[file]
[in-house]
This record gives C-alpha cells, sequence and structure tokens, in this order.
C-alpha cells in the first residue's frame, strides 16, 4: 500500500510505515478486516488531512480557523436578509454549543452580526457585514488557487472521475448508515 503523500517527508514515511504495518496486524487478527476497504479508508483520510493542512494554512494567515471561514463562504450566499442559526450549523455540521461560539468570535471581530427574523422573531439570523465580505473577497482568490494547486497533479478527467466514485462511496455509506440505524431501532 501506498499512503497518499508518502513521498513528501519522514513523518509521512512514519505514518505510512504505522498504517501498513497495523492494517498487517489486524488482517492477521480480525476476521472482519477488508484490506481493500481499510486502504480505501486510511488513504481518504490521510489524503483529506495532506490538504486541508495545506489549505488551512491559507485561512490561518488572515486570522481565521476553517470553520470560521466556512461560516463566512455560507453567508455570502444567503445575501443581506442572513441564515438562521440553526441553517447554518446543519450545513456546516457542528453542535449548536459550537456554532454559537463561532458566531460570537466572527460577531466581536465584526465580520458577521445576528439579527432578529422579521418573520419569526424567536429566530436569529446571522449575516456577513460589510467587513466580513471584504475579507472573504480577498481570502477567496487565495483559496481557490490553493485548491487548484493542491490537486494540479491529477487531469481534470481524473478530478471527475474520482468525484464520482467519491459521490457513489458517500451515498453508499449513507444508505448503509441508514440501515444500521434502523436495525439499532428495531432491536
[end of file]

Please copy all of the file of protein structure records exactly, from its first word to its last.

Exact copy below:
[in-house]
This record gives C-alpha cells, sequence and structure tokens, in this order.
C-alpha cells in the first residue's frame, strides 16, 4: 500500500510505515478486516488531512480557523436578509454549543452580526457585514488557487472521475448508515 503523500517527508514515511504495518496486524487478527476497504479508508483520510493542512494554512494567515471561514463562504450566499442559526450549523455540521461560539468570535471581530427574523422573531439570523465580505473577497482568490494547486497533479478527467466514485462511496455509506440505524431501532 501506498499512503497518499508518502513521498513528501519522514513523518509521512512514519505514518505510512504505522498504517501498513497495523492494517498487517489486524488482517492477521480480525476476521472482519477488508484490506481493500481499510486502504480505501486510511488513504481518504490521510489524503483529506495532506490538504486541508495545506489549505488551512491559507485561512490561518488572515486570522481565521476553517470553520470560521466556512461560516463566512455560507453567508455570502444567503445575501443581506442572513441564515438562521440553526441553517447554518446543519450545513456546516457542528453542535449548536459550537456554532454559537463561532458566531460570537466572527460577531466581536465584526465580520458577521445576528439579527432578529422579521418573520419569526424567536429566530436569529446571522449575516456577513460589510467587513466580513471584504475579507472573504480577498481570502477567496487565495483559496481557490490553493485548491487548484493542491490537486494540479491529477487531469481534470481524473478530478471527475474520482468525484464520482467519491459521490457513489458517500451515498453508499449513507444508505448503509441508514440501515444500521434502523436495525439499532428495531432491536